Hundreds of apartments in properties in Dorchester, Roxbury, and Mattapan are being overhauled and saved from foreclosure, according to an independent state agency charged with financing affordable housing. The Massachusetts Housing Financing Agency, also known as MassHousing, closed $52.4 million in loans for four community development corporations – Urban Edge Housing Corporation, Codman Square Neighborhood Development Corporation, Lena Park Community Development Corporation, and Nuestra Communidad Development Corporation. The loans are helping to pay off the old loans on the properties, which include 359 apartments.
The funding prevents foreclosure and turns the properties, which ranged from 20 to 25 percent affordable housing, to 100 percent affordable housing as part of the deal.
Thomas Gleason, the executive director of MassHousing, said the properties had initially accumulated too much debt after the community development corporations bought the apartments in the 1980s with private bank loans and government subsidies. The properties’ renovation needs and debt service payments were outpacing the money the apartments generated.
Gleason said the nonprofits, which tend to run budgets “close to the bone” to begin with, were placed in a difficult position.
“Any time you can work with a nonprofit to stabilize buildings and neighborhoods, that’s a home run, you’ve got to do it,” he told the Reporter. “They’re high quality nonprofits doing the right thing in their community, so whenever we can help them out, that’s what we want to do.”
The properties received upgrades and improvements to their porches, windows, balconies, and roofs, along with new fire alarm and sprinkler systems, boilers, and updated wiring.
Lena Park, which received $13.5 million, has 103 apartments in eight locations on Blue Hill Avenue, Talbot Avenue, Glenway Street, Wellington Hill Street, Fessenden Street and Esmond Street in Dorchester and Mattapan. Codman Square, which has 80 apartments across nine locations on Dorchester Avenue, Capen Street, Washington Street, Gaylord Street, and Norfolk Street, received $12.3 million.
The other properties and their community development corporations are in Roxbury and Jamaica Plain.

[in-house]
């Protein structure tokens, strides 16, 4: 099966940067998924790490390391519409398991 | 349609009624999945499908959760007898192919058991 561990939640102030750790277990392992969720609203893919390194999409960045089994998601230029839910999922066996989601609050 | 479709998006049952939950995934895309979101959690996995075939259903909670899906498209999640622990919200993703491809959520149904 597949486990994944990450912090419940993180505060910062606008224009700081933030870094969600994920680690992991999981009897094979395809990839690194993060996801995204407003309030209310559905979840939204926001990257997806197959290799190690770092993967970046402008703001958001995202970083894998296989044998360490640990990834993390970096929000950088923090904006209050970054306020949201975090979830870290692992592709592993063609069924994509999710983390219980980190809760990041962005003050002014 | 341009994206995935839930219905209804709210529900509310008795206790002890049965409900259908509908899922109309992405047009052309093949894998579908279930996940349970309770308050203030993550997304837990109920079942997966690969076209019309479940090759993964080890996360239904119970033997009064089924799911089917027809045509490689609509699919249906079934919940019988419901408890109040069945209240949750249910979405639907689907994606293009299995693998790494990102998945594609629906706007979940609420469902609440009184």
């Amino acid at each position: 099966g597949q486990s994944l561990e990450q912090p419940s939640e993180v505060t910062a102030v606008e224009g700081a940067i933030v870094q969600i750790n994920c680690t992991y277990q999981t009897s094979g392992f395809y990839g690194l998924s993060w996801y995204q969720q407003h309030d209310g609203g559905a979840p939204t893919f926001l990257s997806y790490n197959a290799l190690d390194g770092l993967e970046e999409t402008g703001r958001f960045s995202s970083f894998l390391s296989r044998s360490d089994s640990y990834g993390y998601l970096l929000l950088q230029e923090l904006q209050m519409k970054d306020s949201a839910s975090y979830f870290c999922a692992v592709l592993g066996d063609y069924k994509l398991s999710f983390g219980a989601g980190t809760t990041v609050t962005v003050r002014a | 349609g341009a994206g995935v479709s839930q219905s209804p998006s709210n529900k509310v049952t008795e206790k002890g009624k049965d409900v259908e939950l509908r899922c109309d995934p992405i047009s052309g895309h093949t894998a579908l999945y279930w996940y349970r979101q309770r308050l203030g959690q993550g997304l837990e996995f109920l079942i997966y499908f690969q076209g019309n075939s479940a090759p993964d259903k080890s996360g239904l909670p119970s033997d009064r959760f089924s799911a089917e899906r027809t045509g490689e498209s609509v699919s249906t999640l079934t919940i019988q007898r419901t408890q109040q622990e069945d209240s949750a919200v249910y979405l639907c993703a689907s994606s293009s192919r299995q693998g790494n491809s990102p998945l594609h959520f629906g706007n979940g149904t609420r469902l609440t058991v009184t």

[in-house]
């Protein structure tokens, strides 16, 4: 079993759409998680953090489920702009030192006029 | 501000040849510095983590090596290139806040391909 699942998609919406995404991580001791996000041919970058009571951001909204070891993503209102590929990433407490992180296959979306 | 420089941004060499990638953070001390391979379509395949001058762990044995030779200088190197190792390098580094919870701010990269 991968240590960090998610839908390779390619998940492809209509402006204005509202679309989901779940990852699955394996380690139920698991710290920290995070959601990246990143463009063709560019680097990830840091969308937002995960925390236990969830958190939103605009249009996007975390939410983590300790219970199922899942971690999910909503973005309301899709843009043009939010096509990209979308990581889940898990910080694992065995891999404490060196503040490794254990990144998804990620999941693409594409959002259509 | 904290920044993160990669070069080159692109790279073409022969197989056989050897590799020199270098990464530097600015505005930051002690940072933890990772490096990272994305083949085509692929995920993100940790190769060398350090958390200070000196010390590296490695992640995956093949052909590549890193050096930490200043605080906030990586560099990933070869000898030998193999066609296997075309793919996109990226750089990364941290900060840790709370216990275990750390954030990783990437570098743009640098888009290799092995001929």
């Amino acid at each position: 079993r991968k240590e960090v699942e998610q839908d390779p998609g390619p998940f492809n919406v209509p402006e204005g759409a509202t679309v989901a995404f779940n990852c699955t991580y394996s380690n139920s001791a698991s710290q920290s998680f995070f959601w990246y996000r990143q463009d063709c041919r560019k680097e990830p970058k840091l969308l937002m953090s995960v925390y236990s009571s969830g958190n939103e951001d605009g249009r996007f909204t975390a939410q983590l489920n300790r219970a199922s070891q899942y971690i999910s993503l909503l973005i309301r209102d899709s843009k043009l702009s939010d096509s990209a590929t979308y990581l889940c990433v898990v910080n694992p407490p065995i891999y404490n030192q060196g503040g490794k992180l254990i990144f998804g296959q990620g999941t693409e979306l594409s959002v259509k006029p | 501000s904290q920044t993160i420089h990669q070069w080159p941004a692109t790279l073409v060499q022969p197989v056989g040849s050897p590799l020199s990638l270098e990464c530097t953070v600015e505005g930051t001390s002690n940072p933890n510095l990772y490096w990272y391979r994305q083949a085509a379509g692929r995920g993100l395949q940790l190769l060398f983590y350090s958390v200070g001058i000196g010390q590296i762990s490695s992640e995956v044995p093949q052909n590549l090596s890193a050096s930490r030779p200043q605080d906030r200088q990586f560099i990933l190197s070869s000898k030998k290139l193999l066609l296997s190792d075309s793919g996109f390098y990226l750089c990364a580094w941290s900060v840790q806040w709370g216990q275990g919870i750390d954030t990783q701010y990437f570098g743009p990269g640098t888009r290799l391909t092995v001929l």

“MassHousing’s underwriting, operating oversight, and financing have been crucial for our Codman Square Apartments project,” said Mark Dinaburg, the director of real estate development for Codman Square. “With their help, we have finally been able to refinance and rehabilitate this 80-unit BHP-1 property. Previous to this, we had made multiple efforts to bring together an adequate financing package, while the properties slowly decayed, physically, socially, and financially. Indeed, the entire portfolio was threatened with foreclosure in the dark days of 2009. MassHousing’s willingness to step up with bridge financing, and to participate in a permanent financing package, was key to turning this around.”
Separately, MassHousing closed a loan earlier this week for the Quincy Heights project in Dorchester. The 129-unit project, acquired by a partnership of the Dorchester Bay Economic Development Corporation and the Quincy Geneva Housing Corporation, will be receiving $30.4 million in loans. Eighty existing apartments will be rehabilitated, while 49 new apartments will be built.
Quincy Heights, once known as Woodledge/Morant Bay, is also receiving federal money through the Department of Housing and Urban Development and the city’s Department of Neighborhood Development. The city is seeking to revamp the economically depressed corridor, and HUD is providing a grant totaling $20.5 million. “It’s really a combined effort,” Gleason said.
“The goal of all this work is to improve the quality of life for the people who live in the Quincy-Geneva neighborhood,” said Barbara Fields, HUD’s regional administrator. “We are excited to be part of the tremendous collaborative effort working to make this happen.”